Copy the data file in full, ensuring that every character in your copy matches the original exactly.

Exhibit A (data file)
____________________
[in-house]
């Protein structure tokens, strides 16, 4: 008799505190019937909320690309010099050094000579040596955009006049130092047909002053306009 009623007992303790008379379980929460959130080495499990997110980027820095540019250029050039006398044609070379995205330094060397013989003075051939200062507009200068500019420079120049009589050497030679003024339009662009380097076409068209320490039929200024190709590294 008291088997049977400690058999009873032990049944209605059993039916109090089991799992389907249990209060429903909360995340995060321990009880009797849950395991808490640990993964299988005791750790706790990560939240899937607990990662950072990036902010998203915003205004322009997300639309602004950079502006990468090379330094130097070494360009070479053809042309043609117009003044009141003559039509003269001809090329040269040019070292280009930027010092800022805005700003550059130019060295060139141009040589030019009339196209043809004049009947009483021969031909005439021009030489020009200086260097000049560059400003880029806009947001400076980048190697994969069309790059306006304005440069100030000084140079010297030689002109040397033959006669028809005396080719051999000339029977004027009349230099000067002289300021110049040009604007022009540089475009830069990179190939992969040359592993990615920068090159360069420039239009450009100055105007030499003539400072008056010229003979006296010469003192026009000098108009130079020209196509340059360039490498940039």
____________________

[in-house]
């Protein structure tokens, strides 16, 4: 008799505190019937909320690309010099050094000579040596955009006049130092047909002053306009 009623007992303790008379379980929460959130080495499990997110980027820095540019250029050039006398044609070379995205330094060397013989003075051939200062507009200068500019420079120049009589050497030679003024339009662009380097076409068209320490039929200024190709590294 008291088997049977400690058999009873032990049944209605059993039916109090089991799992389907249990209060429903909360995340995060321990009880009797849950395991808490640990993964299988005791750790706790990560939240899937607990990662950072990036902010998203915003205004322009997300639309602004950079502006990468090379330094130097070494360009070479053809042309043609117009003044009141003559039509003269001809090329040269040019070292280009930027010092800022805005700003550059130019060295060139141009040589030019009339196209043809004049009947009483021969031909005439021009030489020009200086260097000049560059400003880029806009947001400076980048190697994969069309790059306006304005440069100030000084140079010297030689002109040397033959006669028809005396080719051999000339029977004027009349230099000067002289300021110049040009604007022009540089475009830069990179190939992969040359592993990615920068090159360069420039239009450009100055105007030499003539400072008056010229003979006296010469003192026009000098108009130079020209196509340059360039490498940039």